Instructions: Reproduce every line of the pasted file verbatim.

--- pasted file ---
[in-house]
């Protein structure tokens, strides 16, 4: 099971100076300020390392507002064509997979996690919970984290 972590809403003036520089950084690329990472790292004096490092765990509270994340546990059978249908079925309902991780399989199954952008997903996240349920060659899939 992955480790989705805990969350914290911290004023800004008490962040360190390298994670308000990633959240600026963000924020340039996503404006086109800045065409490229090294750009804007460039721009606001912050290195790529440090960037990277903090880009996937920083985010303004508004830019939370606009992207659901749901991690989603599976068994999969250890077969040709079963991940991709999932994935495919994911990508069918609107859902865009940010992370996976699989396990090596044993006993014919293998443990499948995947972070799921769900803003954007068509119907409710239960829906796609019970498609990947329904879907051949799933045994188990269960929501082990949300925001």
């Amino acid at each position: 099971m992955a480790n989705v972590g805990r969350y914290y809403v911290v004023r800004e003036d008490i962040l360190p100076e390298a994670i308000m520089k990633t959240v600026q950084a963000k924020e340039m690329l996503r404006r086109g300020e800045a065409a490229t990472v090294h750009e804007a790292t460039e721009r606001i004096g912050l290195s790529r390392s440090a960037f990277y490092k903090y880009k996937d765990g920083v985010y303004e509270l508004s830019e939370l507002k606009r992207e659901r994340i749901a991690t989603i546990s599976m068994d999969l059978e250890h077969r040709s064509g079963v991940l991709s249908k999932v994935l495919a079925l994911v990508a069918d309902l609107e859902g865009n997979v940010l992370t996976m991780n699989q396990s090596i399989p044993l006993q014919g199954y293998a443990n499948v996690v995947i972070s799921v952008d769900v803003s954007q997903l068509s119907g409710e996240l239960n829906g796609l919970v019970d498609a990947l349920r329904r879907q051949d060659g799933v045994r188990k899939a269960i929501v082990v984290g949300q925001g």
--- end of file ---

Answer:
[in-house]
């Protein structure tokens, strides 16, 4: 099971100076300020390392507002064509997979996690919970984290 972590809403003036520089950084690329990472790292004096490092765990509270994340546990059978249908079925309902991780399989199954952008997903996240349920060659899939 992955480790989705805990969350914290911290004023800004008490962040360190390298994670308000990633959240600026963000924020340039996503404006086109800045065409490229090294750009804007460039721009606001912050290195790529440090960037990277903090880009996937920083985010303004508004830019939370606009992207659901749901991690989603599976068994999969250890077969040709079963991940991709999932994935495919994911990508069918609107859902865009940010992370996976699989396990090596044993006993014919293998443990499948995947972070799921769900803003954007068509119907409710239960829906796609019970498609990947329904879907051949799933045994188990269960929501082990949300925001």
């Amino acid at each position: 099971m992955a480790n989705v972590g805990r969350y914290y809403v911290v004023r800004e003036d008490i962040l360190p100076e390298a994670i308000m520089k990633t959240v600026q950084a963000k924020e340039m690329l996503r404006r086109g300020e800045a065409a490229t990472v090294h750009e804007a790292t460039e721009r606001i004096g912050l290195s790529r390392s440090a960037f990277y490092k903090y880009k996937d765990g920083v985010y303004e509270l508004s830019e939370l507002k606009r992207e659901r994340i749901a991690t989603i546990s599976m068994d999969l059978e250890h077969r040709s064509g079963v991940l991709s249908k999932v994935l495919a079925l994911v990508a069918d309902l609107e859902g865009n997979v940010l992370t996976m991780n699989q396990s090596i399989p044993l006993q014919g199954y293998a443990n499948v996690v995947i972070s799921v952008d769900v803003s954007q997903l068509s119907g409710e996240l239960n829906g796609l919970v019970d498609a990947l349920r329904r879907q051949d060659g799933v045994r188990k899939a269960i929501v082990v984290g949300q925001g």